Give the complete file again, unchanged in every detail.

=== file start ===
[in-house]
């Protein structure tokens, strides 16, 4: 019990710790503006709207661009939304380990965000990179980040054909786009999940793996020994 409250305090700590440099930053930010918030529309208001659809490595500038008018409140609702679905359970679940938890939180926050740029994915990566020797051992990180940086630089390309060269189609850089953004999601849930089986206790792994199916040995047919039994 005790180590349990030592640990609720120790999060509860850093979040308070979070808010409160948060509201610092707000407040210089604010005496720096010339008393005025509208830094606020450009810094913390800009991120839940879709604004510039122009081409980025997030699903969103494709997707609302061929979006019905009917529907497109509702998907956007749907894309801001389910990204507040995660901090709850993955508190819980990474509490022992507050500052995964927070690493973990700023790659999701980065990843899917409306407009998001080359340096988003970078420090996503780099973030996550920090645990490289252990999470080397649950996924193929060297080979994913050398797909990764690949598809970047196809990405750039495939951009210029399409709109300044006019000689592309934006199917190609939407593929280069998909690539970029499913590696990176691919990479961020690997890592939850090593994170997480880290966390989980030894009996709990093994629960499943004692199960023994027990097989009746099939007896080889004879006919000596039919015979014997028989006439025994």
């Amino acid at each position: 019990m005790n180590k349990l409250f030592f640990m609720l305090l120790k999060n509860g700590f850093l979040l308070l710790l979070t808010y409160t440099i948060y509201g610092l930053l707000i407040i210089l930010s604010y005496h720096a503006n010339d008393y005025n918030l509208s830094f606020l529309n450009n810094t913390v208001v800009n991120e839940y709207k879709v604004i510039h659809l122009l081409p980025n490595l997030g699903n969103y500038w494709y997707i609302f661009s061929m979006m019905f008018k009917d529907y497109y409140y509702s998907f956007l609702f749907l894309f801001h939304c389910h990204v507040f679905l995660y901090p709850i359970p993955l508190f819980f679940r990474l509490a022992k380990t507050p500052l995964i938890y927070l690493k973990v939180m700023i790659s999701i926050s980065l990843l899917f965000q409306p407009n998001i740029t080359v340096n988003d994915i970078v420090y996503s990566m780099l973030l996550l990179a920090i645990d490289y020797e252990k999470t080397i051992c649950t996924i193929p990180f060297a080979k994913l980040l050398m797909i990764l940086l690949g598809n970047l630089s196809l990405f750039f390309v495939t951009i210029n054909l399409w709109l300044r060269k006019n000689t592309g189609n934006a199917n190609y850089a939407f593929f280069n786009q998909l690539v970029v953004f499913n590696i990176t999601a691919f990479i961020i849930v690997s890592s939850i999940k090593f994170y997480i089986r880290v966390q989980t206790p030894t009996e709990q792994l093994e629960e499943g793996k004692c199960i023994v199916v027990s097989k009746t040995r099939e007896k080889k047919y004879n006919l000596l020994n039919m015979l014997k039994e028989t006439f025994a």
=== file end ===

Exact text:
[in-house]
């Protein structure tokens, strides 16, 4: 019990710790503006709207661009939304380990965000990179980040054909786009999940793996020994 409250305090700590440099930053930010918030529309208001659809490595500038008018409140609702679905359970679940938890939180926050740029994915990566020797051992990180940086630089390309060269189609850089953004999601849930089986206790792994199916040995047919039994 005790180590349990030592640990609720120790999060509860850093979040308070979070808010409160948060509201610092707000407040210089604010005496720096010339008393005025509208830094606020450009810094913390800009991120839940879709604004510039122009081409980025997030699903969103494709997707609302061929979006019905009917529907497109509702998907956007749907894309801001389910990204507040995660901090709850993955508190819980990474509490022992507050500052995964927070690493973990700023790659999701980065990843899917409306407009998001080359340096988003970078420090996503780099973030996550920090645990490289252990999470080397649950996924193929060297080979994913050398797909990764690949598809970047196809990405750039495939951009210029399409709109300044006019000689592309934006199917190609939407593929280069998909690539970029499913590696990176691919990479961020690997890592939850090593994170997480880290966390989980030894009996709990093994629960499943004692199960023994027990097989009746099939007896080889004879006919000596039919015979014997028989006439025994």
């Amino acid at each position: 019990m005790n180590k349990l409250f030592f640990m609720l305090l120790k999060n509860g700590f850093l979040l308070l710790l979070t808010y409160t440099i948060y509201g610092l930053l707000i407040i210089l930010s604010y005496h720096a503006n010339d008393y005025n918030l509208s830094f606020l529309n450009n810094t913390v208001v800009n991120e839940y709207k879709v604004i510039h659809l122009l081409p980025n490595l997030g699903n969103y500038w494709y997707i609302f661009s061929m979006m019905f008018k009917d529907y497109y409140y509702s998907f956007l609702f749907l894309f801001h939304c389910h990204v507040f679905l995660y901090p709850i359970p993955l508190f819980f679940r990474l509490a022992k380990t507050p500052l995964i938890y927070l690493k973990v939180m700023i790659s999701i926050s980065l990843l899917f965000q409306p407009n998001i740029t080359v340096n988003d994915i970078v420090y996503s990566m780099l973030l996550l990179a920090i645990d490289y020797e252990k999470t080397i051992c649950t996924i193929p990180f060297a080979k994913l980040l050398m797909i990764l940086l690949g598809n970047l630089s196809l990405f750039f390309v495939t951009i210029n054909l399409w709109l300044r060269k006019n000689t592309g189609n934006a199917n190609y850089a939407f593929f280069n786009q998909l690539v970029v953004f499913n590696i990176t999601a691919f990479i961020i849930v690997s890592s939850i999940k090593f994170y997480i089986r880290v966390q989980t206790p030894t009996e709990q792994l093994e629960e499943g793996k004692c199960i023994v199916v027990s097989k009746t040995r099939e007896k080889k047919y004879n006919l000596l020994n039919m015979l014997k039994e028989t006439f025994a």